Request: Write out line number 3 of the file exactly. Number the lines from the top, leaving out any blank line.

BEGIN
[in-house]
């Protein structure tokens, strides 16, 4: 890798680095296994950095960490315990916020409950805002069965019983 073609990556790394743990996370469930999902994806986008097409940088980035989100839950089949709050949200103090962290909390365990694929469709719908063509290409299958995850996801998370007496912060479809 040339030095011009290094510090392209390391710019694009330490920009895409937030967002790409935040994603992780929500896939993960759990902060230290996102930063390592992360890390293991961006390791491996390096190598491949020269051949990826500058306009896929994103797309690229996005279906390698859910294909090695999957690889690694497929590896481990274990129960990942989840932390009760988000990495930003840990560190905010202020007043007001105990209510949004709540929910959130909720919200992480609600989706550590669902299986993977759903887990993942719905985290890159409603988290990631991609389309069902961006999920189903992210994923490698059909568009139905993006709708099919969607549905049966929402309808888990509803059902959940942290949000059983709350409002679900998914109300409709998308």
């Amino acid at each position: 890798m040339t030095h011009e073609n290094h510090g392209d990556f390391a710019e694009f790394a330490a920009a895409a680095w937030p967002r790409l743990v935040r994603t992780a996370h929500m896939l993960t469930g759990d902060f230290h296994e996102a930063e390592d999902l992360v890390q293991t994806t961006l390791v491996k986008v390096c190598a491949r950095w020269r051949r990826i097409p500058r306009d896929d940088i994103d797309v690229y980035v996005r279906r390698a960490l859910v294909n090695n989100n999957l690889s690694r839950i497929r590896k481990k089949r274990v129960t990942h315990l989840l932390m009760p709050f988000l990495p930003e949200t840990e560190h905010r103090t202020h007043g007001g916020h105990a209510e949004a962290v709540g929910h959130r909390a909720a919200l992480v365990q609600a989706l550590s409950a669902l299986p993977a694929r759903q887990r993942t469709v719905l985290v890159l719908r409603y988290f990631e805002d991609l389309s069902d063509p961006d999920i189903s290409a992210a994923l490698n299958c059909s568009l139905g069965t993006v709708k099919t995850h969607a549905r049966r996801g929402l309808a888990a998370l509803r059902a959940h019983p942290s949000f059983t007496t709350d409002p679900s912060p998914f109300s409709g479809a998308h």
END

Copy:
């Amino acid at each position: 890798m040339t030095h011009e073609n290094h510090g392209d990556f390391a710019e694009f790394a330490a920009a895409a680095w937030p967002r790409l743990v935040r994603t992780a996370h929500m896939l993960t469930g759990d902060f230290h296994e996102a930063e390592d999902l992360v890390q293991t994806t961006l390791v491996k986008v390096c190598a491949r950095w020269r051949r990826i097409p500058r306009d896929d940088i994103d797309v690229y980035v996005r279906r390698a960490l859910v294909n090695n989100n999957l690889s690694r839950i497929r590896k481990k089949r274990v129960t990942h315990l989840l932390m009760p709050f988000l990495p930003e949200t840990e560190h905010r103090t202020h007043g007001g916020h105990a209510e949004a962290v709540g929910h959130r909390a909720a919200l992480v365990q609600a989706l550590s409950a669902l299986p993977a694929r759903q887990r993942t469709v719905l985290v890159l719908r409603y988290f990631e805002d991609l389309s069902d063509p961006d999920i189903s290409a992210a994923l490698n299958c059909s568009l139905g069965t993006v709708k099919t995850h969607a549905r049966r996801g929402l309808a888990a998370l509803r059902a959940h019983p942290s949000f059983t007496t709350d409002p679900s912060p998914f109300s409709g479809a998308h």